I decided it was time to make our excuses to leave when my mother started wobbling slightly. This may have been a cunning ruse on her part to make me move us out of the way. But it’s more likely that her legs were about to give way. She really is an old crock.

We scarpered without even looking for the cache.

And so the day went on: badly.

The hedges around here have lots of nettles, and brambles.

And when we found a cache it was generally after bush whacking through 6ft high, stinging vegetation. I warned her not to wear shorts! She never listens to me.

(that’s a picture of me wearing shorts. I generally don’t bother listening to myself either.).

Here’s a photo of the Old Trout in some more green stuff, this time in desperate need of tweezers to extract a log that was jammed into a container.

And that was half of today’s exercise for Juneathon.

The rest was spent walking/crawling/and peering in circles around this bench. I did press ups, I did a few squats; quite a few different stretches. My body was warmed up by the time I got stuck between two of the planks. I don’t know why, but ‘gaps’ don’t seem to be as large as they used to be. I never had a problem getting through gaps when I was smaller. Luckily, after a small panic I wriggled free. We gave up looking for the cache after that.

And then we returned back to the tent. No longer pooped, but absolutely shattered.

Oh, and mum acquired her first tick. I’m sure she must have had one before. I’ve had loads over the years. But that’s what happens when you insist on wearing shorts.

Day 22 – reached daily step goal

Steps taken – 6,364

A figure of 8 – Juneathon 2018, Day 21

Today the Old Trout and I walked around a field.

It was a large field, full of hidden geocaches.

The first cache I found was a haven for slugs. I only found this out by sticking my hand into the crook of a tree and grabbing the slimy things.

Don’t ask me where this field was. I have no idea. Somewhere in Dorset I’d imagine, as we hadn’t driven far from our campsite.

It satisfied our criteria for the day. It was a level walk with gravel paths. Ideal for my partner in crime. And of course it had caches.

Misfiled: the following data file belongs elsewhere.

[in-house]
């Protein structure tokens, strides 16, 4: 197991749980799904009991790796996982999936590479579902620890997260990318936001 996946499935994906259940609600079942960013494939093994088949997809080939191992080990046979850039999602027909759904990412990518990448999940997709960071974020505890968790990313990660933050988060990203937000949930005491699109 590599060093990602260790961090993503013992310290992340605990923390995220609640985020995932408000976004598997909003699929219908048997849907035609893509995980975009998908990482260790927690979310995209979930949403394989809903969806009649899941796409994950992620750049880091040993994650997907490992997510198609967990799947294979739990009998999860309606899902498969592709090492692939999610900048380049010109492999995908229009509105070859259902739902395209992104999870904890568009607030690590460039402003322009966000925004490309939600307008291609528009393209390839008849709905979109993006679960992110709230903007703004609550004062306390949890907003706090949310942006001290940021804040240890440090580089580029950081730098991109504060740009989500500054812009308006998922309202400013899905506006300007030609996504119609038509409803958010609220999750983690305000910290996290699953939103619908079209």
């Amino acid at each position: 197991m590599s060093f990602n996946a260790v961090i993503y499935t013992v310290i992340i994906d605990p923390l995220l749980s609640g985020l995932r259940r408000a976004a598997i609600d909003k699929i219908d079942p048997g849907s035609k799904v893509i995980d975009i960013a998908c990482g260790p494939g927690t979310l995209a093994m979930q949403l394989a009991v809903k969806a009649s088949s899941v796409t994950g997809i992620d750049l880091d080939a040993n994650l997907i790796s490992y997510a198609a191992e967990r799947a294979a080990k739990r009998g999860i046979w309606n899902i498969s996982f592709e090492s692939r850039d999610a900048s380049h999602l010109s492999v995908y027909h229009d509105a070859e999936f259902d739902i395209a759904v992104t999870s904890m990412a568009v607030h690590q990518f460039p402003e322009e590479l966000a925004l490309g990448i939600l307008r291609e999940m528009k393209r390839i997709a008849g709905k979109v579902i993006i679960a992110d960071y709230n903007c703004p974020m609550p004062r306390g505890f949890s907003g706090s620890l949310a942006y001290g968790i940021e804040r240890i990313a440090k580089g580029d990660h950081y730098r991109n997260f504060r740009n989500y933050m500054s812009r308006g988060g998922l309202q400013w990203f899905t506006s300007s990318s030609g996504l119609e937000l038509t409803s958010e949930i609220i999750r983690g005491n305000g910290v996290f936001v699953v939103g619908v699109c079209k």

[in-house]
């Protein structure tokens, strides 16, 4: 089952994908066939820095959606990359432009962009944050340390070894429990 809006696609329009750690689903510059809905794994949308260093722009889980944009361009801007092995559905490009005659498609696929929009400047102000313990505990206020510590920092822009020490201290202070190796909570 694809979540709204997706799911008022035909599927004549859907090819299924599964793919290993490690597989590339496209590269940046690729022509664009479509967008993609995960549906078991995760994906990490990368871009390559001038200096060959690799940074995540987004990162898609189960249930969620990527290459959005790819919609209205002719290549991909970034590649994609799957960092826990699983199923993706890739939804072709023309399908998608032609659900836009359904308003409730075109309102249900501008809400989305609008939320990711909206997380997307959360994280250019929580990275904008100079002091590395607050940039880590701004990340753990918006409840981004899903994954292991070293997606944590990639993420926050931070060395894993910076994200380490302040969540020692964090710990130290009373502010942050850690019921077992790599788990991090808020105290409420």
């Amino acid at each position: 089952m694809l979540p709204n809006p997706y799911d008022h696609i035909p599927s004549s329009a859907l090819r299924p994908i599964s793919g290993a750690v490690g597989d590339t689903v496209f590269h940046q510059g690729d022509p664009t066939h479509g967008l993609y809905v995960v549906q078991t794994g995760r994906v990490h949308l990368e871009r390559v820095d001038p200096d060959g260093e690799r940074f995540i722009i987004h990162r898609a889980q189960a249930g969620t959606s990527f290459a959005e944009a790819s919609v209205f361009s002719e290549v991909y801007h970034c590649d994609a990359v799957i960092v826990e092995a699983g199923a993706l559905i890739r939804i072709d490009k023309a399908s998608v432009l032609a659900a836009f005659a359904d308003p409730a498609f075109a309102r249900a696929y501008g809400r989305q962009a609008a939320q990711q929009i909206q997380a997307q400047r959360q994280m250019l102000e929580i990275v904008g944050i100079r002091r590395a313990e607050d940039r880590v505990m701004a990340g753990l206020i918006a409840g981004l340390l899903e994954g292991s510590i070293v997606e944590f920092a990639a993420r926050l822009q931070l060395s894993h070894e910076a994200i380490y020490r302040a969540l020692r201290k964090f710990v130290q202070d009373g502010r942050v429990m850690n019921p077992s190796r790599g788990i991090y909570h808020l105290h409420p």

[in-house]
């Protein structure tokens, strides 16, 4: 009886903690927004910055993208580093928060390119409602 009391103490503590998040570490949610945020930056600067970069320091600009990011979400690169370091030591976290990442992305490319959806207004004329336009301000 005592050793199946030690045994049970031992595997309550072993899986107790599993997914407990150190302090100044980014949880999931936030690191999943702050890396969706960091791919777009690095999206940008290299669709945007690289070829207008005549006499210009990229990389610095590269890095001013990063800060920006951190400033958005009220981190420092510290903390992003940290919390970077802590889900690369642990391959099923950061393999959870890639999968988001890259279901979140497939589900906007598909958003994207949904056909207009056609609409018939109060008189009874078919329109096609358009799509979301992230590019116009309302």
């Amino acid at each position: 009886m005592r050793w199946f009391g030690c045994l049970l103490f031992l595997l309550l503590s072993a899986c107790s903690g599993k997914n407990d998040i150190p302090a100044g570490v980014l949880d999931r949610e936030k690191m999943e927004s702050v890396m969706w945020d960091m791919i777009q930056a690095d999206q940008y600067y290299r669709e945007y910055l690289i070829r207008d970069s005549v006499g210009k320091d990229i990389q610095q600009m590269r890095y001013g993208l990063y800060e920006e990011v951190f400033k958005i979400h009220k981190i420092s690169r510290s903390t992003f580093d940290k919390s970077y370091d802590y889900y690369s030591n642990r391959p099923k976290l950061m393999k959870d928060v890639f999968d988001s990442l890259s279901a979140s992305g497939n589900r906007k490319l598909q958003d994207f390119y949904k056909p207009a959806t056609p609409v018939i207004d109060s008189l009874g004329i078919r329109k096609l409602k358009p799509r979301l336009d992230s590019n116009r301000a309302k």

We were intending to try a circular route. But that turned into a figure of eight as we figured out how to avoid the tractor driver, who was busy making hay whilst the sun shone.

We had a jolly good day. We found all of the little hidden containers, talked to several dog walkers about the lovely weather and moaned happily by the end of the day about our respective aching parts.

I, as usual, took lots of photos. This is of a former kissing gate that I took whilst lying upside down. The old Trout was busy rootling around a nearby tree.

This is taken moments later, when I decided that she should stop looking at interesting trees and head into the brambles to where the cache was. That’s because she’s the one wearing the trousers, and has the big stick.

Here she is, sitting in front of another telegraph post, which had another cache at the bottom. But she went on sit down strike at this point. Doesn’t she look small compared to that hay bale?

I did wonder if we were going to be stuck wandering around that field forever. The darkness would fall and we’d still be trying to make our way back to the car…

Thankfully my map reading skills are good and it was just a large field, not a mountain range.

I decided that we’d find one more cache for the day.

It was at a post box somewhere. Probably, again in Dorset. I learnt something at this post box/phone box duo: some of the Dorset folk get pretty irate if you lie down on the grass near their red things.

I was trying to get this picture of the buttercup in front of the phone box. But apparently I looked as if I was floundering and in desperate need of assistance. Perhaps the poor chap thought that I’d been run down by the Old Trout, who was waiting patiently in the car nearby. Whatever his thoughts… I could tell that he was unamused by me being perfectly fine. His unuttered curses hung heavily in the air until he motored off and left me to my own devices again.

Oh, and we saw dragonflies. A whole shoal (yep, that’s bound to be the right collective noun) of electric blue ones.

’twas a good day

Day 21 – went for a lovely walk

Steps Taken – 10,309